Respect for the life of the donor means that the doctors must not bring about the donor’s death by removing organs, thus violating the dead donor rule. To do so would turn organ procurement into a form of euthanasia. The dead donor rule helps maintain public trust in the organ procurement system. This trust is the key to a voluntary system of organ donation. When people sign donor cards stating their willingness to become organ donors, they trust that medical professionals respect life and will not hasten their death to obtain their organs. People trust that their death will precede organ donation instead of organ donation becoming the cause of death. Laws against killing another person apply even if a person is unconscious and approaching death.

Another category of patients that tests the limits of the dead donor rule is anencephalic infants. These babies are born without an upper brain and thus will never develop higher brain function. However, they possess a fully functioning brain stem, which means doctors cannot declare them dead by current “brain death” standards.

The need for donor organs of appropriate size for infants and children with life-threatening illnesses is great. Organ donation often gives meaning and comfort to the family whose infant has died. Yet, making an exception to the dead donor rule for marginal cases such as anencephalic infants raises serious ethical concerns. One such ethical concern is the danger of setting a precedent for harvesting organs from other severely brain-damaged living patients.

Another ethical concern is that such a protocol would violate long-standing codes of medical ethics. From the Hippocratic Oath to present-day opposition to active euthanasia and physician participation in capital punishment, codes of medical ethics denounce killing by physicians. Preserving the role of physicians as healers who will not harm a patient remains in society’s best interest. Finally, harvesting organs from living patients, no matter how seriously disabled, devalues the irreplaceability and inherent worth of each human life.

Conclusion

How do we respect life while determining death? Perhaps we need to begin by seeing death as a process as well as a moment in time. From a spiritual standpoint, death occurs when a person’s spirit leaves his body permanently — a moment in time. From a biological standpoint, death of the various tissues that make up the human body is a process. When a person’s brain is destroyed to the point that the person has irretrievably lost any ability to interact with the outside world, including the most basic ability of taking in life-giving oxygen through spontaneous breathing, a person has died. A mechanical ventilator simply slows down the death process of the various tissues of the human body. Thus, the heart still beats and some bodily functions continue, although eventually death will come to all the organ systems.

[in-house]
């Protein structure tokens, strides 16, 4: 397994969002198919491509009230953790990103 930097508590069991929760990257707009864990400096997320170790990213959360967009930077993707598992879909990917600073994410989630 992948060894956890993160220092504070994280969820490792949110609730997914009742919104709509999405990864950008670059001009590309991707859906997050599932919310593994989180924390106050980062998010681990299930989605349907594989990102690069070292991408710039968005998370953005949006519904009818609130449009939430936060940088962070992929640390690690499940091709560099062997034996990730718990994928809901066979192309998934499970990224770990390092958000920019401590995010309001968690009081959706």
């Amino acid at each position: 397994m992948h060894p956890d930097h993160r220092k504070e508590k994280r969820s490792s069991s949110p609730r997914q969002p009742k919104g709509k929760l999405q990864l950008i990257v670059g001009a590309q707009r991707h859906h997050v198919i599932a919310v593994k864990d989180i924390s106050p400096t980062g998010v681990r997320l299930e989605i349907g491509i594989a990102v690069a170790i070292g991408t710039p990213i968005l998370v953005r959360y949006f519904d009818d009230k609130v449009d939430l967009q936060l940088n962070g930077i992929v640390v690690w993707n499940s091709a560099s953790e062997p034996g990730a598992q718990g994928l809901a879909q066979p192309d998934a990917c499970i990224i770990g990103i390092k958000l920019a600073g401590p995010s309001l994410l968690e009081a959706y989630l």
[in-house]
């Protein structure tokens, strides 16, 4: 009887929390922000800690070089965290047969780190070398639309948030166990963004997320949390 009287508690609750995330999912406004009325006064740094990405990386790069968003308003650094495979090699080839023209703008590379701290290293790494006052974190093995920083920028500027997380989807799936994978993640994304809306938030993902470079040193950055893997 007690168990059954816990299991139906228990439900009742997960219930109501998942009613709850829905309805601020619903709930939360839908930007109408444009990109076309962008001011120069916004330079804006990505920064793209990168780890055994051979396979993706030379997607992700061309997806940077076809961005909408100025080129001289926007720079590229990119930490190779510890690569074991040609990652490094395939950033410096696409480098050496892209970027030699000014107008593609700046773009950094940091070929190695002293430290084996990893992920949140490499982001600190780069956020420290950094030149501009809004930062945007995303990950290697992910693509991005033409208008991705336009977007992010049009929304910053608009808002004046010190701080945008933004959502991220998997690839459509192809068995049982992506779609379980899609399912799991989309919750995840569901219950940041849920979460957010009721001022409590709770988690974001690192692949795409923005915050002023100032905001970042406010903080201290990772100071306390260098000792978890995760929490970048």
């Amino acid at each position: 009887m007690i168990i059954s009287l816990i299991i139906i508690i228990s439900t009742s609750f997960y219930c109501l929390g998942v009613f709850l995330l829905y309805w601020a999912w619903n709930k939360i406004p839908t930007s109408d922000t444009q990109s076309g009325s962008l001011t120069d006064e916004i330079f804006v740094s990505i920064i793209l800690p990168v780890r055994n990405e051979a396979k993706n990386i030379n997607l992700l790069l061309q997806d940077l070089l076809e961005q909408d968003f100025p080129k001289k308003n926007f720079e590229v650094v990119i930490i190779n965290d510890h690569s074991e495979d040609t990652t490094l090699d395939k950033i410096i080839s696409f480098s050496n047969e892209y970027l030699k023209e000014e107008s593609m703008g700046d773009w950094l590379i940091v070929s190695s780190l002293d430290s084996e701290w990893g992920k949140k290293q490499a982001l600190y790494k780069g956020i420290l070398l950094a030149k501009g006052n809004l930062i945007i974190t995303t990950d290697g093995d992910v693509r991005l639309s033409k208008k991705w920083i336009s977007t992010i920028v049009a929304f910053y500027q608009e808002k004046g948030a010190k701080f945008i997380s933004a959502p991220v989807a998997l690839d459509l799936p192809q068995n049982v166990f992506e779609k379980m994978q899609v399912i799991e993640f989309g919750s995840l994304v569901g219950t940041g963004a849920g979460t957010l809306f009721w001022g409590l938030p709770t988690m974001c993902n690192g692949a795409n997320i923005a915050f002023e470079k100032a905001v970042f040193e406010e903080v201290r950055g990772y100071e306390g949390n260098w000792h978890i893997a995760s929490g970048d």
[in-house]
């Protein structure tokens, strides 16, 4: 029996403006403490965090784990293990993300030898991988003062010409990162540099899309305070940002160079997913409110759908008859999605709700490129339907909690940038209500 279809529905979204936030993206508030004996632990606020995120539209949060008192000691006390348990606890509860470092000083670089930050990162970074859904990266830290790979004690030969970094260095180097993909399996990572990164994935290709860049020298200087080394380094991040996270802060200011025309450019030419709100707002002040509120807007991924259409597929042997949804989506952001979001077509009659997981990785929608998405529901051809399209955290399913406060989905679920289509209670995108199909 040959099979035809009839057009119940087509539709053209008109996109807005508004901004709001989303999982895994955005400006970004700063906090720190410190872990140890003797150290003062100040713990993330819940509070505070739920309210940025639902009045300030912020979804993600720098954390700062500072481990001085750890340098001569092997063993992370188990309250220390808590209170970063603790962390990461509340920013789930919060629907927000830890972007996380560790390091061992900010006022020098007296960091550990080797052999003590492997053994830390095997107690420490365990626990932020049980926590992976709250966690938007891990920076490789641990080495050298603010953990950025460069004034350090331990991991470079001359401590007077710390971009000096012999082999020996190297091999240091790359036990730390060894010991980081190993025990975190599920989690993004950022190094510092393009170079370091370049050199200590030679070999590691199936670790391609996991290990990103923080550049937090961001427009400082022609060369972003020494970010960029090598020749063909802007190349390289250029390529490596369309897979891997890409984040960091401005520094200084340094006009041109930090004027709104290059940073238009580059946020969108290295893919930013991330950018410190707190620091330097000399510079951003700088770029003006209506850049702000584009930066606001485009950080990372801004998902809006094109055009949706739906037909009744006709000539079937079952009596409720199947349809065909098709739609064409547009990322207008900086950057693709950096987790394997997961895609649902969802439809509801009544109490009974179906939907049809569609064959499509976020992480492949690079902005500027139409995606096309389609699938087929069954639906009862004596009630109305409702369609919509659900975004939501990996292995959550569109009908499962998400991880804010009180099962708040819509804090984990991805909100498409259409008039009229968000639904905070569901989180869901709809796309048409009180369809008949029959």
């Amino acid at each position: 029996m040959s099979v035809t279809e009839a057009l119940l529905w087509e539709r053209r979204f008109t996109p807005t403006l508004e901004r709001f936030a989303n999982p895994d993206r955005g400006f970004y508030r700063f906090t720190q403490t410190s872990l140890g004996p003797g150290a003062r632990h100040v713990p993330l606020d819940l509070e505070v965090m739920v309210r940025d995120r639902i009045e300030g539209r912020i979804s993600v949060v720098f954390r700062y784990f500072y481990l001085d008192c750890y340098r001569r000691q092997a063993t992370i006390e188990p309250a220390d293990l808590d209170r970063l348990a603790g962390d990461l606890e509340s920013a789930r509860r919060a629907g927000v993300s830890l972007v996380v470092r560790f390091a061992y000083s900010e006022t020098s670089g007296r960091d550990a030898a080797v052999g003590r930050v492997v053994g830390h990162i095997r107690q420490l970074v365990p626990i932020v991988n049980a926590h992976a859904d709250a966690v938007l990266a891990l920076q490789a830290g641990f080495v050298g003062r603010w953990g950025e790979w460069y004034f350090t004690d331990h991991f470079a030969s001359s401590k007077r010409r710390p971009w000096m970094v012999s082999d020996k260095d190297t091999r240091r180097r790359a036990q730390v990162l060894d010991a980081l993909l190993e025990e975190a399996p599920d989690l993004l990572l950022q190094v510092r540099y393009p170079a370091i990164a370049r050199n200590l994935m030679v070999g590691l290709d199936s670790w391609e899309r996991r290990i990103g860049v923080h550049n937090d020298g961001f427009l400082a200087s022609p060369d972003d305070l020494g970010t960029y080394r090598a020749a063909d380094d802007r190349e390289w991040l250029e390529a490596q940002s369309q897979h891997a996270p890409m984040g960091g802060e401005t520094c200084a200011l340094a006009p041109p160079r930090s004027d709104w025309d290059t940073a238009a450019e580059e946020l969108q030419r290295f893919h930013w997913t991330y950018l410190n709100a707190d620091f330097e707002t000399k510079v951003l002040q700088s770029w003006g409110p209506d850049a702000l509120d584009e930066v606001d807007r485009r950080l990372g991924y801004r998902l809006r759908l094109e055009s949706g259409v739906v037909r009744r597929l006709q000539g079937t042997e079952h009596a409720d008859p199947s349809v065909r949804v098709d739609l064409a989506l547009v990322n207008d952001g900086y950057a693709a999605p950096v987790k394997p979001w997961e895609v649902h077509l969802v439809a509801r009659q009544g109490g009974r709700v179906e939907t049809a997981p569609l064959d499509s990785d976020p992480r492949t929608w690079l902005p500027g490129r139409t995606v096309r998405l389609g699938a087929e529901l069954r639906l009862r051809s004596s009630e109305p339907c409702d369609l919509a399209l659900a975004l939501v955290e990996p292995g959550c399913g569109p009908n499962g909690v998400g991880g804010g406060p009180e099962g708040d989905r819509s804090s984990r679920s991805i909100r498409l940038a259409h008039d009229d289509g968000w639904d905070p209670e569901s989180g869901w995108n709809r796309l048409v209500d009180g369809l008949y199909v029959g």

In unclear cases, we must err on the side of life, recognizing the limits of medical science. We must be willing to revise protocols for determining death should researchers make discoveries that clarify our understanding of the border between life and death. We must avoid taking a solely utilitarian approach to ethical issues surrounding organ donation. While the organs from one person nearing death may save three or more lives, we must never view people as commodities. Each human life is irreplaceable. Human life is valuable even when the human being is debilitated. Intentional killing violates the law of God (James 2:10,11), thus we must proceed with great caution when establishing criteria for organ donation.

Finally, chaplains, pastors, and medical professionals must exhibit the utmost sensitivity when dealing with the family members of an individual diagnosed with total brain failure. Respect for life includes respecting the emotional, intellectual, and spiritual process that the patient’s family members must go through to accept the reality of their loved one’s death. When family members see their loved one’s heart still beating, they may struggle to accept that death has come. As they stand by their loved one’s bedside, they face the truth that enhanced medical technology has not improved our ability to distinguish between living beings and inanimate objects. Instead, the words found in Ecclesiastes 1:18 ring true, “For with much wisdom comes much sorrow; the more knowledge, the more grief.”

Christina M.H. Powell

CHRISTINA M. H. POWELL, an ordained minister, author, medical writer, research scientist trained at Harvard Medical School and Harvard University, and the author of "Questioning Your Doubts: A Harvard Ph.D. Explores Challenges to Faith" (InterVarsity Press, 2014).She speaks in churches and conferences nationwide and addresses faith and science issues at www.questioningyourdoubts.com.

Notes

1. Ad Hoc Committee of the Harvard Medical School To Examine the Definition of Brain Death, “A Definition of Irreversible Coma,” JAMA 205(6) (1968):337–40.

2. A. Rubenstein, “What and When Is Death?” The New Atlantis 24 (2009):29–45.

3. H.B. Di et al., “Cerebral Response to Patient’s Own Name in the Vegetative and Minimally Conscious States,” Neurology 68(12) (2007):895–9.

4. G.D. Curfman et al., “Cardiac Transplantation in Infants,” NEJM 359(7) (2008):749,750.